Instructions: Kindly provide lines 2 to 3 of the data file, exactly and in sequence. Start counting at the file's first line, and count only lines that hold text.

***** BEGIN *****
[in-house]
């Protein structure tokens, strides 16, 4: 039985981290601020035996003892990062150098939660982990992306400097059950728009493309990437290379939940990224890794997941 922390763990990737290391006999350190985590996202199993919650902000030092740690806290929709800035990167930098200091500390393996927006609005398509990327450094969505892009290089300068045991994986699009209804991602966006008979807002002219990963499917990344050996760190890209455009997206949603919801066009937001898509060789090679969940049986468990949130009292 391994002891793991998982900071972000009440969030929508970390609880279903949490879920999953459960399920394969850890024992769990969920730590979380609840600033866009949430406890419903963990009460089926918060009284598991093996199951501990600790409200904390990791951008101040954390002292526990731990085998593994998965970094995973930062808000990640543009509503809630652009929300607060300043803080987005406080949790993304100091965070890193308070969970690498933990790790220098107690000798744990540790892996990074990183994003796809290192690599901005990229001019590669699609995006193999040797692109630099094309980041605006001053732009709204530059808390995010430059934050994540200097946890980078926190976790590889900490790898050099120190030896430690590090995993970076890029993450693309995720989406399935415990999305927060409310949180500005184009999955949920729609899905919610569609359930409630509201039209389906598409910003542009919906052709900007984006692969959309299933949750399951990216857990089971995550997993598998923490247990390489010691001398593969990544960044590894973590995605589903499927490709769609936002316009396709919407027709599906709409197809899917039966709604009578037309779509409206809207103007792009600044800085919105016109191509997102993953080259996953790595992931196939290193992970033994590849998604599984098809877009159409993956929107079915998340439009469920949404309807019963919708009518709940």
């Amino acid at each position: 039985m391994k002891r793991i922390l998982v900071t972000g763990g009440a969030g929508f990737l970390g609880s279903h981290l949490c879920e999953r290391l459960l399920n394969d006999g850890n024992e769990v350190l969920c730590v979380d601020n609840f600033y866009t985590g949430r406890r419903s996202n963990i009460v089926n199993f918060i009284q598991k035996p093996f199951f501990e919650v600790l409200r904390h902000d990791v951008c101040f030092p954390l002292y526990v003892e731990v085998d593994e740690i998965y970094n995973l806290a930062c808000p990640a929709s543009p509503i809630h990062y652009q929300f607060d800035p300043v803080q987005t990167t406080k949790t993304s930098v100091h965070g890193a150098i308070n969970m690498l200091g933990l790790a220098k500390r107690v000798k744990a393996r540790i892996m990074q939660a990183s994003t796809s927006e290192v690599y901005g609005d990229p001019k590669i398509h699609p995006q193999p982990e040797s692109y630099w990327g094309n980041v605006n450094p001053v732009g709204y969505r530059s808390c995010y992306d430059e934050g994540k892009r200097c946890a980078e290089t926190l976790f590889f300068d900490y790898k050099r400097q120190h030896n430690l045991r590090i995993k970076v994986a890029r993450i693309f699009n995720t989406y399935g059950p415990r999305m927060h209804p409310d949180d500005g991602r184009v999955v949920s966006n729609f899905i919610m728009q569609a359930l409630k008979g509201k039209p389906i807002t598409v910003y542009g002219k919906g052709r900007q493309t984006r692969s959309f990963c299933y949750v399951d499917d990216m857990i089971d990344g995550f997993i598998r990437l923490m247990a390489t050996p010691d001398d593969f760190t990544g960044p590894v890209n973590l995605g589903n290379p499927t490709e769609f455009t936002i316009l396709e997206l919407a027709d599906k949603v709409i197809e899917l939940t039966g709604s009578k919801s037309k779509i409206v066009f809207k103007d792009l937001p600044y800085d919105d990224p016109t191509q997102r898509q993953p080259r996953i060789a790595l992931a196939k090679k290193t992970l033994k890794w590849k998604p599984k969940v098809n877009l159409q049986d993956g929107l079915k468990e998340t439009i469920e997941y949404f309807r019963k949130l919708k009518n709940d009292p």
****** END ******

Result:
């Protein structure tokens, strides 16, 4: 039985981290601020035996003892990062150098939660982990992306400097059950728009493309990437290379939940990224890794997941 922390763990990737290391006999350190985590996202199993919650902000030092740690806290929709800035990167930098200091500390393996927006609005398509990327450094969505892009290089300068045991994986699009209804991602966006008979807002002219990963499917990344050996760190890209455009997206949603919801066009937001898509060789090679969940049986468990949130009292 391994002891793991998982900071972000009440969030929508970390609880279903949490879920999953459960399920394969850890024992769990969920730590979380609840600033866009949430406890419903963990009460089926918060009284598991093996199951501990600790409200904390990791951008101040954390002292526990731990085998593994998965970094995973930062808000990640543009509503809630652009929300607060300043803080987005406080949790993304100091965070890193308070969970690498933990790790220098107690000798744990540790892996990074990183994003796809290192690599901005990229001019590669699609995006193999040797692109630099094309980041605006001053732009709204530059808390995010430059934050994540200097946890980078926190976790590889900490790898050099120190030896430690590090995993970076890029993450693309995720989406399935415990999305927060409310949180500005184009999955949920729609899905919610569609359930409630509201039209389906598409910003542009919906052709900007984006692969959309299933949750399951990216857990089971995550997993598998923490247990390489010691001398593969990544960044590894973590995605589903499927490709769609936002316009396709919407027709599906709409197809899917039966709604009578037309779509409206809207103007792009600044800085919105016109191509997102993953080259996953790595992931196939290193992970033994590849998604599984098809877009159409993956929107079915998340439009469920949404309807019963919708009518709940």
């Amino acid at each position: 039985m391994k002891r793991i922390l998982v900071t972000g763990g009440a969030g929508f990737l970390g609880s279903h981290l949490c879920e999953r290391l459960l399920n394969d006999g850890n024992e769990v350190l969920c730590v979380d601020n609840f600033y866009t985590g949430r406890r419903s996202n963990i009460v089926n199993f918060i009284q598991k035996p093996f199951f501990e919650v600790l409200r904390h902000d990791v951008c101040f030092p954390l002292y526990v003892e731990v085998d593994e740690i998965y970094n995973l806290a930062c808000p990640a929709s543009p509503i809630h990062y652009q929300f607060d800035p300043v803080q987005t990167t406080k949790t993304s930098v100091h965070g890193a150098i308070n969970m690498l200091g933990l790790a220098k500390r107690v000798k744990a393996r540790i892996m990074q939660a990183s994003t796809s927006e290192v690599y901005g609005d990229p001019k590669i398509h699609p995006q193999p982990e040797s692109y630099w990327g094309n980041v605006n450094p001053v732009g709204y969505r530059s808390c995010y992306d430059e934050g994540k892009r200097c946890a980078e290089t926190l976790f590889f300068d900490y790898k050099r400097q120190h030896n430690l045991r590090i995993k970076v994986a890029r993450i693309f699009n995720t989406y399935g059950p415990r999305m927060h209804p409310d949180d500005g991602r184009v999955v949920s966006n729609f899905i919610m728009q569609a359930l409630k008979g509201k039209p389906i807002t598409v910003y542009g002219k919906g052709r900007q493309t984006r692969s959309f990963c299933y949750v399951d499917d990216m857990i089971d990344g995550f997993i598998r990437l923490m247990a390489t050996p010691d001398d593969f760190t990544g960044p590894v890209n973590l995605g589903n290379p499927t490709e769609f455009t936002i316009l396709e997206l919407a027709d599906k949603v709409i197809e899917l939940t039966g709604s009578k919801s037309k779509i409206v066009f809207k103007d792009l937001p600044y800085d919105d990224p016109t191509q997102r898509q993953p080259r996953i060789a790595l992931a196939k090679k290193t992970l033994k890794w590849k998604p599984k969940v098809n877009l159409q049986d993956g929107l079915k468990e998340t439009i469920e997941y949404f309807r019963k949130l919708k009518n709940d009292p």